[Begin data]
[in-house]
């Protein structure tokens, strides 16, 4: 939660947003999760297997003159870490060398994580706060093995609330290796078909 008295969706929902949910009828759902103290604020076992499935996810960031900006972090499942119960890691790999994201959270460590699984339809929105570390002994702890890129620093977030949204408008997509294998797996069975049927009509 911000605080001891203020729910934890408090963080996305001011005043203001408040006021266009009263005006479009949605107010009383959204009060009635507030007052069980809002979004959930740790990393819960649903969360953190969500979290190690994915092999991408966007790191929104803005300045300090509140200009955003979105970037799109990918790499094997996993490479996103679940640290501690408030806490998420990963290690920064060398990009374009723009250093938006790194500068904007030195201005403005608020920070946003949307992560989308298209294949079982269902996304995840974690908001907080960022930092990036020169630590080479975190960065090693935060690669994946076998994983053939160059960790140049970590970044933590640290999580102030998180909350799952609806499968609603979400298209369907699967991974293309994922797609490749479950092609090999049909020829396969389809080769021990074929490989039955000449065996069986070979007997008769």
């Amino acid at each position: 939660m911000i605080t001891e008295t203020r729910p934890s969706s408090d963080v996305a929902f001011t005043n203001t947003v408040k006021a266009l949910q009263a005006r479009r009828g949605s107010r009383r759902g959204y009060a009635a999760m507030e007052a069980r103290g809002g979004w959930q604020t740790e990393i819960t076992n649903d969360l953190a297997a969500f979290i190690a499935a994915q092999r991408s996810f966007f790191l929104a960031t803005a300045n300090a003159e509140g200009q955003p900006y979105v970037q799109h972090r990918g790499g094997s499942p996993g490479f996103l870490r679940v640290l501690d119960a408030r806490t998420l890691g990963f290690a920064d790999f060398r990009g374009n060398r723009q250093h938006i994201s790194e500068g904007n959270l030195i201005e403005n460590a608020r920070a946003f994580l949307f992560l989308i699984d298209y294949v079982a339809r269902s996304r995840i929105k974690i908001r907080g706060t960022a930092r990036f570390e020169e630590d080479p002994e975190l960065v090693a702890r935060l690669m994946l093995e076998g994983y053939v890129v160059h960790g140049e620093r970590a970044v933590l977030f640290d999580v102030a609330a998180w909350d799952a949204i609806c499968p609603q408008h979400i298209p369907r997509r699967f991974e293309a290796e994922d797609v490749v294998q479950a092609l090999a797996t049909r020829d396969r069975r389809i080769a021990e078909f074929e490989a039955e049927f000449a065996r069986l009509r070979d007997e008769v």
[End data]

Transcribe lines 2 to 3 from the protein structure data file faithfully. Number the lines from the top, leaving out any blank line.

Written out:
């Protein structure tokens, strides 16, 4: 939660947003999760297997003159870490060398994580706060093995609330290796078909 008295969706929902949910009828759902103290604020076992499935996810960031900006972090499942119960890691790999994201959270460590699984339809929105570390002994702890890129620093977030949204408008997509294998797996069975049927009509 911000605080001891203020729910934890408090963080996305001011005043203001408040006021266009009263005006479009949605107010009383959204009060009635507030007052069980809002979004959930740790990393819960649903969360953190969500979290190690994915092999991408966007790191929104803005300045300090509140200009955003979105970037799109990918790499094997996993490479996103679940640290501690408030806490998420990963290690920064060398990009374009723009250093938006790194500068904007030195201005403005608020920070946003949307992560989308298209294949079982269902996304995840974690908001907080960022930092990036020169630590080479975190960065090693935060690669994946076998994983053939160059960790140049970590970044933590640290999580102030998180909350799952609806499968609603979400298209369907699967991974293309994922797609490749479950092609090999049909020829396969389809080769021990074929490989039955000449065996069986070979007997008769």
């Amino acid at each position: 939660m911000i605080t001891e008295t203020r729910p934890s969706s408090d963080v996305a929902f001011t005043n203001t947003v408040k006021a266009l949910q009263a005006r479009r009828g949605s107010r009383r759902g959204y009060a009635a999760m507030e007052a069980r103290g809002g979004w959930q604020t740790e990393i819960t076992n649903d969360l953190a297997a969500f979290i190690a499935a994915q092999r991408s996810f966007f790191l929104a960031t803005a300045n300090a003159e509140g200009q955003p900006y979105v970037q799109h972090r990918g790499g094997s499942p996993g490479f996103l870490r679940v640290l501690d119960a408030r806490t998420l890691g990963f290690a920064d790999f060398r990009g374009n060398r723009q250093h938006i994201s790194e500068g904007n959270l030195i201005e403005n460590a608020r920070a946003f994580l949307f992560l989308i699984d298209y294949v079982a339809r269902s996304r995840i929105k974690i908001r907080g706060t960022a930092r990036f570390e020169e630590d080479p002994e975190l960065v090693a702890r935060l690669m994946l093995e076998g994983y053939v890129v160059h960790g140049e620093r970590a970044v933590l977030f640290d999580v102030a609330a998180w909350d799952a949204i609806c499968p609603q408008h979400i298209p369907r997509r699967f991974e293309a290796e994922d797609v490749v294998q479950a092609l090999a797996t049909r020829d396969r069975r389809i080769a021990e078909f074929e490989a039955e049927f000449a065996r069986l009509r070979d007997e008769v």